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Porsche 912E. Take Porsche's reasonably-efficient 2.7L flat-six and chop off a pair of zylinders. Instant 1.8L, 180-horsepower flat-four! Add lightweight seats and remove some of the PCM junk, and the result could be a 3000-pound car priced at around $49,999. Fuel economy would be in the 30+ mpg range. The men from Stuttgart don't like to talk about it, but during the years that the original four-cylinder 912 and six-cylinder 911 were sold together, the 912 far outsold its more famous sibling. When the 912E came back briefly in 1976, the "E" stood for einspritz, or fuel injection. This time, it could mean "efficiency". Performance would be on about the level of the '81 911SC.

Audi A6 2.0T
. In Europe, the four-cylinder A6 variants have traditionally topped the sales charts. The new two-liter turbo is lighter than the V6, more efficient, and not much less powerful. Alternately, Audi could borrow Volkswagen's unloved 2.5L five-cylinder for that real retro Audi experience. It could be called the "5000", and if Audi puts the brake and gas pedal nice and close together the way they used to, it might send a few mommybloggers to an early grave. Good riddance!

Corvette Ecotec Turbo
. This would be one of the easiest drop-ins out there. GM already has the requisite engine mounts from the Solstice GXP. With 260 (or more) horsepower, performance would match the LT1 Vettes of years gone by, and the Corvette could add city-cycle fuel economy to its already excellent highway results. Since all Vettes now have to have some kind of retro badge on them, we'll call this one the "L-82" in memory of the old fuel-crisis Stingrays.

Lexus LS240. Just toss the 2.4L four-cylinder from the Camry into the big Lex and watch your unpredictable stalling turn into unintended acceleration! This is the most profitable four-cylinder changeover of all, because the customers probably won't notice. Ever seen an LS460 doing more than five below the speed limit? Me neither. How about full-throttle starts? Nope. For volume, Lexus could also do an ES240. Frankly, I'm surprised they aren't doing that one now.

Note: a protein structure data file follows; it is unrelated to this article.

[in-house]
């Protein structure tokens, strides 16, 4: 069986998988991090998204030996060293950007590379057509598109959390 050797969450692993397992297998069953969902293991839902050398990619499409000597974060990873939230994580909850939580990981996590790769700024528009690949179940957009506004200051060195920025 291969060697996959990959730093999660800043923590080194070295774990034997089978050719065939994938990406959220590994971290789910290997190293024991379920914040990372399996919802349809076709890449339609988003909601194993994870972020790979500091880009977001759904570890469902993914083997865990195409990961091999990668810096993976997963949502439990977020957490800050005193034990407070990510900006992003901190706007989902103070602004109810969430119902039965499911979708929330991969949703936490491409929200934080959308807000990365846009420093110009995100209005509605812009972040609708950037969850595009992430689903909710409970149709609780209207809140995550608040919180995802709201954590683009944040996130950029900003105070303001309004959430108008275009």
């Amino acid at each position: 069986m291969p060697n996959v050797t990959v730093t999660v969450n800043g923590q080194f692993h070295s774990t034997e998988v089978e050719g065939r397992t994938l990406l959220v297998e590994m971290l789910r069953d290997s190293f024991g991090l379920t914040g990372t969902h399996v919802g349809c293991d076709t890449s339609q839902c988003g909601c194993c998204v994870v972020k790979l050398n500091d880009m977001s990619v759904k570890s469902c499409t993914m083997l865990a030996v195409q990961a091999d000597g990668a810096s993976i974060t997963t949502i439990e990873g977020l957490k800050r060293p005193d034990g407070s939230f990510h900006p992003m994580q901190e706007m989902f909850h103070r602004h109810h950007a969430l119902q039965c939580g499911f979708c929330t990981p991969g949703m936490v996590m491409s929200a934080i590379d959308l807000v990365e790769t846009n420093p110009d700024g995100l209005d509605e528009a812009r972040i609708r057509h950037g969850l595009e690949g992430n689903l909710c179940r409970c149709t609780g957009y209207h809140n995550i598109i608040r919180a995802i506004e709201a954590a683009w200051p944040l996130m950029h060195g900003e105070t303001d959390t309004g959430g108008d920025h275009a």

Ford F-50.
The folks at Ford know a lot about making plastic truck-bed exterior skins; they've been doing plastic Flaresides and "Splash" models since the Nineties. Why not do the whole bed in plastic and cut the load rating down to five hundred pounds? Aluminum doors and front fenders would cut weight further, as would a switch to five-lug wheels and lighter-duty axles. The frame could be "unboxed" behind the firewall. Tow ratings would drop, but how many people tow with entry-level trucks any more? The goal would be to bring curb weight back below two tons, at which point Ford's EcoBoost four-cylinder would be reasonably effective. I drove a 4.9L six-cylinder '95 F-150 for a long time, and it was fine with just 150hp thanks to the torque. An EcoBoost four would do the same.

This "fab five" would present some interesting solutions to a sudden fuel-price surge, but what will happen if prices stay high enough to drive the country into a serious depression? Very few people will be buying new cars, and the people who can buy them will need spacious, efficient, reasonably comfortable vehicles at a low price. This need was met by the Chevrolet Citation in 1980, but I can't think of any modern five-door hatchbacks with that level of space efficiency. No, wait… there's one out there. It's just a little pricey due to its big-dollar powertrain. Cut that junk out and it would be affordable and usable for American families during tough times. There's only one question: what do you call a Prius if it's not a hybrid?


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